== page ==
I also remember that she taught us a ‘munter pop’ maneuver to get two clients safely established on a single rope lower – she might as well have spoken Chinese.  Mostly, though, the guiding instruction and climbing were really informative, fun, and inspiring, and I felt at home on the rock and on the rope. In the evaluations, Vince told me I had mountain sense, the ultimate compliment. I’ve had a chip on my shoulder about that ever since.  Needless to say – I’d found my path with the encouragement from these two extraordinary mountain guides.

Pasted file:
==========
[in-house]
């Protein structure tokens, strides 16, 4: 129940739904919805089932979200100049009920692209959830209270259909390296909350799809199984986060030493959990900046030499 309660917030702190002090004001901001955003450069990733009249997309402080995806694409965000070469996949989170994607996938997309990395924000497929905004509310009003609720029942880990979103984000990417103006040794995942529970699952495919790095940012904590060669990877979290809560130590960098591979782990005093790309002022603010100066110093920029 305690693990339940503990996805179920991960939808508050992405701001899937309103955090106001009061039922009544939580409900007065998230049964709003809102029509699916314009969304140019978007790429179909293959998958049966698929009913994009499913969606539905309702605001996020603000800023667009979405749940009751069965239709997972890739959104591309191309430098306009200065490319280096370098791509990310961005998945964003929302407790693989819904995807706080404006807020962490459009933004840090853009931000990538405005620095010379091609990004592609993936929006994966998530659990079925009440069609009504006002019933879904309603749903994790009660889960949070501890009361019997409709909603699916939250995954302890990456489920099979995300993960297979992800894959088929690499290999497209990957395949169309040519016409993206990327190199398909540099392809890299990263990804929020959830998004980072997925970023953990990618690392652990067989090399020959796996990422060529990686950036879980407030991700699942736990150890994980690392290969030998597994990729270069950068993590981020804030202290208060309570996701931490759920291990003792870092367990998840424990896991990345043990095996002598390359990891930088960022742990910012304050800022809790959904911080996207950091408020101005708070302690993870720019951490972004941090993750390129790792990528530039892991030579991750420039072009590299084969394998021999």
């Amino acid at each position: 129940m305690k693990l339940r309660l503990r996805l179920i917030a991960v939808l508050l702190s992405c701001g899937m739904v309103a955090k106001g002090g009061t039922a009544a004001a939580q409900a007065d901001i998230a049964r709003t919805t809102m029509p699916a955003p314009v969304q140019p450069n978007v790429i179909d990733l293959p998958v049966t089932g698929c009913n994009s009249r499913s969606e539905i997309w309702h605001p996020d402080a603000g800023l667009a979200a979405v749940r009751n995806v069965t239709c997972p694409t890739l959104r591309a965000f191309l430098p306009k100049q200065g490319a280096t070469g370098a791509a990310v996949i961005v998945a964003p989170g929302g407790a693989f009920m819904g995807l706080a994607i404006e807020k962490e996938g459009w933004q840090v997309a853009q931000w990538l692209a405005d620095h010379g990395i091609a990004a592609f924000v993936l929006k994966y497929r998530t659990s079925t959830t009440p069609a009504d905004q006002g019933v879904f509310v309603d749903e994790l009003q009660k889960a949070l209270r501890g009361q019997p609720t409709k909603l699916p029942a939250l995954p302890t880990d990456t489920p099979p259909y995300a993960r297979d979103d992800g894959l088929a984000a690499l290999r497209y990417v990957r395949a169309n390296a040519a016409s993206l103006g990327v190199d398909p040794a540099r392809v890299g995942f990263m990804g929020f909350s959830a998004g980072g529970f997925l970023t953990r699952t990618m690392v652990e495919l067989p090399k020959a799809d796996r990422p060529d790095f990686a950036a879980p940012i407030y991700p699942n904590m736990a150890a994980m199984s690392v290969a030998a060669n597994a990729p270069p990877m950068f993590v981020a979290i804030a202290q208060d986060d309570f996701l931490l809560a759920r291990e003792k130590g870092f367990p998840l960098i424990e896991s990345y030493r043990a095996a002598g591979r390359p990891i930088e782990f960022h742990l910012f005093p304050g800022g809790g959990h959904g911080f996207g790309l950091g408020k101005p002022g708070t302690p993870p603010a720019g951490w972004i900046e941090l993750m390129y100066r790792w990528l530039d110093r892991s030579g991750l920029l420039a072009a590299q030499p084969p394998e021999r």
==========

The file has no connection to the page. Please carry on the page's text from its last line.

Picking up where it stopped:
Fast forward seven years, many vertical feet, footsteps, rope lengths and a couple knee surgeries later, and I found myself tied to my examiner and a co-candidate, breaking trail up the Quien Sabe Glacier of the Boston Basin in the heart of the North Cascades. We are on our last two days of the alpine exam, my final AMGA program on the path to IFMGA certification. It is only fitting that I finish the alpine track last, the queen discipline that combines the worlds of skiing and climbing, the one with the most tradition, the one I dreamt of as a kid. The moments of sunshine from earlier have given way to dense clouds, crevasses and handrails have disappeared into the mist, and I can see nothing, and yet somehow I see everything.  Years of training, experience and guiding days come together. I find the top of the glacier, lead the rope across the moat and climb onto the ridge above. We keep going into the clouds, in the cold wind, a fresh foot of snow covering the rocks. As we move together, chilled to the core, precariously but perfectly counterbalanced on the ridge, the sentiment I felt on Denali years prior returns: we are at home in the mountains.  For me, the exam finished on a high note in a wild and amazing place. I couldn’t have been more stoked.